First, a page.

Broad support for Government aid scheme announced yesterday and gains in diversity must not be lost, some insist…
MUCH of Britain’s arts sector has breathed a heavy sigh of relief and broadly welcomed the Government’s £1.57 billion rescue package to cope with the impact of the coronavirus pandemic.
Many now will focus on the details of how to obtain these funds – theatres and venues say they need urgent help or will simply go under and take thousands of jobs with them if financial assistance isn’t provided swiftly.
The package was announced yesterday (July 5) by the Department for Digital, Culture, Media & Sport (DCMS) and carries comments from Boris Johnson, prime minister, Rishi Sunak, chancellor of the exchequer, and Oliver Dowden, culture secretary (please see link below for full release). Dowden and Sunak were at Shakespeare’s Globe talking about the support the Government will provide and invoking the example of the Bard as not just a great writer but a creative who was also an investor and entrepreneur (see video below).
The package broadly covers theatre, museums, galleries, music venues and independent cinemas.
“Decisions on awards will be made working alongside expert independent figures from the sector including the Arts Council England and other specialist bodies such as Historic England, National Lottery Heritage Fund and the British Film Institute,” the Government release states.
Early reaction has been mostly positive – though some worry about how exactly the funds will be distributed.
Those working as freelances remain concerned as the bulk of the financial help on offer appears geared towards formal organisations and theatres and freelances attached to them.
Many have also welcomed the Theatre Artists Fund as launched by theatre impresario turned film director Sam Mendes.
Its creation was facilitated by a £500,000 donation from streaming platform Netflix and organisers behind this fund say they can provide assistance to freelances relatively quickly and painlessly – offering grants of a £1,000. Mendes urged streaming platform Netflix to invest its upsurge in fortunes following a near global lockdown in an article for the Financial Times last month.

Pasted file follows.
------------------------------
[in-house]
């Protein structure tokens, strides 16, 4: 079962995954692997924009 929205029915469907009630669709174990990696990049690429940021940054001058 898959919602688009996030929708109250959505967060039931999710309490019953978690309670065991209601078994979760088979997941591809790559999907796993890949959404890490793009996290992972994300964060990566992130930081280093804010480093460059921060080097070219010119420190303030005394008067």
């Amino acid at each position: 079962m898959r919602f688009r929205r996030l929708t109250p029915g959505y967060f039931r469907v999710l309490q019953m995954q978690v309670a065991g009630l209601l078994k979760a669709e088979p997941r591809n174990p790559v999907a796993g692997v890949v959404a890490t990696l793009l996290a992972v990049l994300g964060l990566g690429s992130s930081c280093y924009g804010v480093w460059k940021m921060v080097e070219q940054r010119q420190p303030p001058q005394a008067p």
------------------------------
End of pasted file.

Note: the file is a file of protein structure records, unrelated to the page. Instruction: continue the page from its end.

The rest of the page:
While both these funds will go some way towards alleviating hardship and need in theory – there is still doubt as to how theatres can re-open without social distancing measures being relaxed and venues generating much needed revenue themselves.
Dowden said it was still too early to put forward any date for re-opening of venues in the way that pubs and restaurants were legally permitted to open on Saturday (July 4) in England and follow new health and safety guidelines.
Jatinder Verma, the former artistic director of Tara Arts welcomed the Government’s aid announcement and said it augured well for the long-term future of arts in the UK.
“In living memory, I can’t think of an occasion when politicians appear to have heard the simple plea that arts are vital to the whole of the country and its economy.
“It’s extremely welcome and hopefully this will validate the sector as a whole for future governments,” said Verma, who was speaking to BBC Radio 5 Live this afternoon.
He also welcomed the Theatre Artists Fund and said it was important that the Government help reach out to small theatre outfits such as Tara and similar – and the freelances who worked for them.